Any acceleration should take into consideration a commitment of four years of high school mathematics. Successful transitions beyond high school, without the need for remediation, are in part dependent on students’ consistent math enrollment throughout high school. (WestEd, 2013) Irrespective of students’ math performance, taking four years of high-school math strengthens their postsecondary and employment opportunities in STEM-related fields. (WestEd, 2013)

42% of TUSD’s 2013-14 students in Grade 12 are currently enrolled in an advanced math course in their 4 th year of high school math. (AP Calculus AB/BC, IB Math SL, Applied Calculus, AP Statistics, Pre-Calculus) 57% of TUSD’s 2013-14 students in Grade 12 are currently enrolled in their 4 th year of high school math.

Senior Year Junior Year Sophomore Year Freshmen Year 8 th Grade Year 8 th Grade Year 7 th Grade Year 6 th Grade Year 5 th Grade Year 5 th Grade Year Math 5* Math 6A* Math 6 Math 7A* Math 7 Math 8 Geometry Algebra 1 Algebra 1* * Signifies a course with an end of year mastery exam. Geometry Algebra 2 Pre-Calc AP Calc BC Algebra 2 Pre-Calc AP Calc AB AP Statistics IB Math SL Finite Math Applied Calculus Accelerated Path Traditional Path Two Pathways – Four Years of High School Math Honors Option Courses

1 Advancing students through the sequence requires compacted courses without omitting content. 2 Skipping standards is not recommended, as students will miss foundational skills. 3 The creation of compacted courses must include all standards (i.e. covering and mastering content for more than one grade level in one school year).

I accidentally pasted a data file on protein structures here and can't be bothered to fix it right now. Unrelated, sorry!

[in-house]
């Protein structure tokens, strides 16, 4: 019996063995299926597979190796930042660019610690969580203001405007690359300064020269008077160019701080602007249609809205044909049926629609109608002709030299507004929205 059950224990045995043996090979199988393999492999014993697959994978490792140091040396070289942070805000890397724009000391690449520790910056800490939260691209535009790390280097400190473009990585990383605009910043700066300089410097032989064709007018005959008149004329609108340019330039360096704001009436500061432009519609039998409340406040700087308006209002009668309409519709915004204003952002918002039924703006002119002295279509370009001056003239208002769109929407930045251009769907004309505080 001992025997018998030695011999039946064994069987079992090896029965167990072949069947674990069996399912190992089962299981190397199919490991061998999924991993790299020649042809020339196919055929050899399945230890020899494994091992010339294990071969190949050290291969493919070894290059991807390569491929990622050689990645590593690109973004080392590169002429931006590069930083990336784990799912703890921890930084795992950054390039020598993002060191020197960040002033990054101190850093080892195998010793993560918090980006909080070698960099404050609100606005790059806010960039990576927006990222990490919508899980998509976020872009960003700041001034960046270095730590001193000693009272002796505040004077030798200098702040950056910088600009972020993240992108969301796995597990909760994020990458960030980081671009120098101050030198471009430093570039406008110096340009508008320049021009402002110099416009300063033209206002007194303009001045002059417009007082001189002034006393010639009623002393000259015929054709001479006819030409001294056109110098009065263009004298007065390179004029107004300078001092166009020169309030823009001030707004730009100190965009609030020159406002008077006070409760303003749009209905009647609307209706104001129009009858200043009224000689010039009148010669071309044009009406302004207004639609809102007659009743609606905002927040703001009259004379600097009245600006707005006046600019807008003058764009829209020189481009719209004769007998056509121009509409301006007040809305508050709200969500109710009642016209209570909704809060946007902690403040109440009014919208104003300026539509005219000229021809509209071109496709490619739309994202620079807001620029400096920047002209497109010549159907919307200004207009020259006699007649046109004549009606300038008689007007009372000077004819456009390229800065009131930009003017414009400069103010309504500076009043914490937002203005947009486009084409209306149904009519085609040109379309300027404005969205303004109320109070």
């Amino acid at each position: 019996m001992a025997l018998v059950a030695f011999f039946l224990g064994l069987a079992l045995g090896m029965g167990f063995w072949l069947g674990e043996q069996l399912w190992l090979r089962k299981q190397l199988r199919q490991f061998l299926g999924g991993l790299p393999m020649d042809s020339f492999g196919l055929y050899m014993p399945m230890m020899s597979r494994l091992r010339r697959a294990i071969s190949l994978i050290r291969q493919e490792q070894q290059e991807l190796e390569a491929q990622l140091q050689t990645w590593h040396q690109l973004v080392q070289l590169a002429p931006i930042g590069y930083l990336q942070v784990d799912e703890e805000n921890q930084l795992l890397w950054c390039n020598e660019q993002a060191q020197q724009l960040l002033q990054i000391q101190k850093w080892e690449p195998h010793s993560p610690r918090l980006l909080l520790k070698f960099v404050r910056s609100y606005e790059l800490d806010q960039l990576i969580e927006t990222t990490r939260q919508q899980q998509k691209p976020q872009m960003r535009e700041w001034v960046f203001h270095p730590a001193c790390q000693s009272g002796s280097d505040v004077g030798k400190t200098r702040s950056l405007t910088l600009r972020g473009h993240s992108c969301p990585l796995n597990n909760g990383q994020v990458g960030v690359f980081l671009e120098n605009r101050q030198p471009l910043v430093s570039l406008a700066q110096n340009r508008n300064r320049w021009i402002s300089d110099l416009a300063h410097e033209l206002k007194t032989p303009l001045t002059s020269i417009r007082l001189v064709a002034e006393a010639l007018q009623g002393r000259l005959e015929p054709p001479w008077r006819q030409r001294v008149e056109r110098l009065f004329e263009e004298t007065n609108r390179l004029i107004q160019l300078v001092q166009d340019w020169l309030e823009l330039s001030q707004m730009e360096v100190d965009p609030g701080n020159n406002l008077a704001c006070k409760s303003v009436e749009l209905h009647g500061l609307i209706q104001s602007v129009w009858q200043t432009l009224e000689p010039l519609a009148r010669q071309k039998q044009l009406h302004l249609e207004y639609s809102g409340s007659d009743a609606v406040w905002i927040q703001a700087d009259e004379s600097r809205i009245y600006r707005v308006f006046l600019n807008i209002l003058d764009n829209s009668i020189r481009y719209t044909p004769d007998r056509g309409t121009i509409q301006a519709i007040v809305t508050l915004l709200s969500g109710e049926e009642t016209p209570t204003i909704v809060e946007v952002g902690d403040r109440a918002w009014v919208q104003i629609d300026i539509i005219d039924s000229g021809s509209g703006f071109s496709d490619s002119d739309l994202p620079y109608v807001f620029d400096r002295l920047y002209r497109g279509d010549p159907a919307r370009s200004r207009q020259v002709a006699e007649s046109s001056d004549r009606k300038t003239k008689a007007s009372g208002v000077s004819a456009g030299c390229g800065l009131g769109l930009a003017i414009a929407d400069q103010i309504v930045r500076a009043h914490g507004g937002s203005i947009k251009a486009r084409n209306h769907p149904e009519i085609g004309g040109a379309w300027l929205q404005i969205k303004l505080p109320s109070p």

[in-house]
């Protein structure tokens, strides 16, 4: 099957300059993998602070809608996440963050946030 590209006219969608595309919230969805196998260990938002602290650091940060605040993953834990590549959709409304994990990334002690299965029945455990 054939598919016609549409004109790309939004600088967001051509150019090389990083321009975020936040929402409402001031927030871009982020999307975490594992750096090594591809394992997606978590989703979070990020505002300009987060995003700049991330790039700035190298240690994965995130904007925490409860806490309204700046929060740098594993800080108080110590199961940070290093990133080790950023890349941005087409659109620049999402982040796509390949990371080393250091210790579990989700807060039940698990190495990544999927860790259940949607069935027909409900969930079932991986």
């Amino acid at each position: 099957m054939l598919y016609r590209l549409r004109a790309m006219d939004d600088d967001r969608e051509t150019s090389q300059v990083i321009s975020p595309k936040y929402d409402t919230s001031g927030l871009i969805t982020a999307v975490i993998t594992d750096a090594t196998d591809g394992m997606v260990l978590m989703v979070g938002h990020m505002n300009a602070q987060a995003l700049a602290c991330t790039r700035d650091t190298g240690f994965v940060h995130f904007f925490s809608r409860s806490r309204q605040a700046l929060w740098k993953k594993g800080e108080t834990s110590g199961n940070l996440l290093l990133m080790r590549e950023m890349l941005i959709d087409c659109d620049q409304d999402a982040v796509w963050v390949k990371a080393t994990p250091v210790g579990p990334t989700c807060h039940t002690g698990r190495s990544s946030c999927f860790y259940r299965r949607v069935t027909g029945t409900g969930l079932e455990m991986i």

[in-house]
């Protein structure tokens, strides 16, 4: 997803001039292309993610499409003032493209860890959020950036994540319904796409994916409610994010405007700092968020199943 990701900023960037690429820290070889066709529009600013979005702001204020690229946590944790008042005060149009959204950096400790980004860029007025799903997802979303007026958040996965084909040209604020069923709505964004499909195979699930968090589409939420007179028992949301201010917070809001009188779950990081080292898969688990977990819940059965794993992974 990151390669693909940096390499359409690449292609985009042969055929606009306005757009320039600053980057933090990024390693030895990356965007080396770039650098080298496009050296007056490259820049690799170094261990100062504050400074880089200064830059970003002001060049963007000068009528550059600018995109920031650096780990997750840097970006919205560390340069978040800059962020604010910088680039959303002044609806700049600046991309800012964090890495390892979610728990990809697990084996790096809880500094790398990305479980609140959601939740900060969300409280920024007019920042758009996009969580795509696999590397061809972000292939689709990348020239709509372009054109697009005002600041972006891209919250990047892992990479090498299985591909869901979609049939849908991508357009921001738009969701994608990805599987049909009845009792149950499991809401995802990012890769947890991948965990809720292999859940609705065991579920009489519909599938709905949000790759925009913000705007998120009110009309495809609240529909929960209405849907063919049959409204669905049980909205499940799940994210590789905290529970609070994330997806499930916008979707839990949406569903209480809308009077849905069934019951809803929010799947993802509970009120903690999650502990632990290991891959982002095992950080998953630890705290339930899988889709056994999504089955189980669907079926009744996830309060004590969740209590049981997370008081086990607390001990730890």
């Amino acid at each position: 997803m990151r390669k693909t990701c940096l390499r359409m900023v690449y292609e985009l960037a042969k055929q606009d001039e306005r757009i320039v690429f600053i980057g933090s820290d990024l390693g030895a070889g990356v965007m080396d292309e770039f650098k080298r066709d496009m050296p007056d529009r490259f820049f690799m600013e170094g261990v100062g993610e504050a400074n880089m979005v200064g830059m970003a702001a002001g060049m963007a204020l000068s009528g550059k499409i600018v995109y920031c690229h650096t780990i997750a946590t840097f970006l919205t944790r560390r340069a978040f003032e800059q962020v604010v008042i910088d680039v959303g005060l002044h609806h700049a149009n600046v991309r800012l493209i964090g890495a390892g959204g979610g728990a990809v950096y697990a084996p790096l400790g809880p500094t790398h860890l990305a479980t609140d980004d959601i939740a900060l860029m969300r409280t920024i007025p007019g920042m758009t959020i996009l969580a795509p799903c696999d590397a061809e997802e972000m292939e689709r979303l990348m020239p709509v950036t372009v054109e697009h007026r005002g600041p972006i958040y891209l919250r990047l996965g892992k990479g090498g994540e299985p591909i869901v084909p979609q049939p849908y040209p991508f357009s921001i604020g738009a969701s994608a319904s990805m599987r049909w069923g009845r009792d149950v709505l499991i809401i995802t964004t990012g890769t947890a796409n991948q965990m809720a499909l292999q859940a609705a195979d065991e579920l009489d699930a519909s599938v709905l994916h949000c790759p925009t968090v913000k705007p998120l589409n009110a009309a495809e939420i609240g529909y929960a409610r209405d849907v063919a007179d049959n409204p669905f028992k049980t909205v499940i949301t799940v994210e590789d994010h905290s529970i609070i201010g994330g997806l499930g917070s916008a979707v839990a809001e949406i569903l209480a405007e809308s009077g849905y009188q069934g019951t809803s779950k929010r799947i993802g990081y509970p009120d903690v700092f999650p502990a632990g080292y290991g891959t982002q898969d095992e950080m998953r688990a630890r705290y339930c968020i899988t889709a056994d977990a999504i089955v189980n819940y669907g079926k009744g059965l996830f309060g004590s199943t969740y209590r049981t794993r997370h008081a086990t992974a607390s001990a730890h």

 42-minute class periods in middle school equate to one lost class period per week as compared to high school length periods.  More content needs to be covered in these 42 minutes.  Acceleration may require a two-period math structure to accommodate the sheer amount of content involved with compacting 1.5 years of content into one school year. Although accelerated Grade 8 students may take Algebra I, at this time Grade 8 students will take the Grade 8 Mathematics Smarter Balanced Assessment.

Decisions to accelerate students, especially in middle school, should be carefully considered. Solid evidence of mastery of prerequisite standards should be required; diagnostic testing can help identify strengths and challenges in particular areas of math content (WestEd, 2013).